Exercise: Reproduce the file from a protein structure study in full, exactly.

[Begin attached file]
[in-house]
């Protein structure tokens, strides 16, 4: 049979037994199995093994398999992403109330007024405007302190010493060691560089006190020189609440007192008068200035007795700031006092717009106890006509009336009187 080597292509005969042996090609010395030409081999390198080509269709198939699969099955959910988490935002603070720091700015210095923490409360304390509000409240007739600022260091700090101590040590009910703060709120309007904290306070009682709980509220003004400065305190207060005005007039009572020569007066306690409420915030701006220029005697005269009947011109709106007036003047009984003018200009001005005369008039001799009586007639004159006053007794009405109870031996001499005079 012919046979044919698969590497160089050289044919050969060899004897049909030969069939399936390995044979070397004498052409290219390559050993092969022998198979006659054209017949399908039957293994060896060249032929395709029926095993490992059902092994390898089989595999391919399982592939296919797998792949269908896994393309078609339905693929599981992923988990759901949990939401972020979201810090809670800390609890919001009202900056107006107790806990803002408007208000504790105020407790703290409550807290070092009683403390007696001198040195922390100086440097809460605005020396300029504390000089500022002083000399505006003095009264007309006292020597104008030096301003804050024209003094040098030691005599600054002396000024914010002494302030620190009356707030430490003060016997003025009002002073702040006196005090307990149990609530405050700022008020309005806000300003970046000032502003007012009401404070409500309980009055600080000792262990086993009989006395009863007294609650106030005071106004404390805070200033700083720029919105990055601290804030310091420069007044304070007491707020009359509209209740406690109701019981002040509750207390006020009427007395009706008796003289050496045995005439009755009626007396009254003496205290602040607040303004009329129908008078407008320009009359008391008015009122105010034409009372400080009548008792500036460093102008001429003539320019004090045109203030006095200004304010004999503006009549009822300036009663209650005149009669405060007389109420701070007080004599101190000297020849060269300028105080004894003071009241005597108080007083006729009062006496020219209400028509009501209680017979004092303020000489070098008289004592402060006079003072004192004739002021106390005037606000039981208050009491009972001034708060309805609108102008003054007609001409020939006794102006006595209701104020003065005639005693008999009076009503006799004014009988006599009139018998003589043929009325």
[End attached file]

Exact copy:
[in-house]
């Protein structure tokens, strides 16, 4: 049979037994199995093994398999992403109330007024405007302190010493060691560089006190020189609440007192008068200035007795700031006092717009106890006509009336009187 080597292509005969042996090609010395030409081999390198080509269709198939699969099955959910988490935002603070720091700015210095923490409360304390509000409240007739600022260091700090101590040590009910703060709120309007904290306070009682709980509220003004400065305190207060005005007039009572020569007066306690409420915030701006220029005697005269009947011109709106007036003047009984003018200009001005005369008039001799009586007639004159006053007794009405109870031996001499005079 012919046979044919698969590497160089050289044919050969060899004897049909030969069939399936390995044979070397004498052409290219390559050993092969022998198979006659054209017949399908039957293994060896060249032929395709029926095993490992059902092994390898089989595999391919399982592939296919797998792949269908896994393309078609339905693929599981992923988990759901949990939401972020979201810090809670800390609890919001009202900056107006107790806990803002408007208000504790105020407790703290409550807290070092009683403390007696001198040195922390100086440097809460605005020396300029504390000089500022002083000399505006003095009264007309006292020597104008030096301003804050024209003094040098030691005599600054002396000024914010002494302030620190009356707030430490003060016997003025009002002073702040006196005090307990149990609530405050700022008020309005806000300003970046000032502003007012009401404070409500309980009055600080000792262990086993009989006395009863007294609650106030005071106004404390805070200033700083720029919105990055601290804030310091420069007044304070007491707020009359509209209740406690109701019981002040509750207390006020009427007395009706008796003289050496045995005439009755009626007396009254003496205290602040607040303004009329129908008078407008320009009359008391008015009122105010034409009372400080009548008792500036460093102008001429003539320019004090045109203030006095200004304010004999503006009549009822300036009663209650005149009669405060007389109420701070007080004599101190000297020849060269300028105080004894003071009241005597108080007083006729009062006496020219209400028509009501209680017979004092303020000489070098008289004592402060006079003072004192004739002021106390005037606000039981208050009491009972001034708060309805609108102008003054007609001409020939006794102006006595209701104020003065005639005693008999009076009503006799004014009988006599009139018998003589043929009325």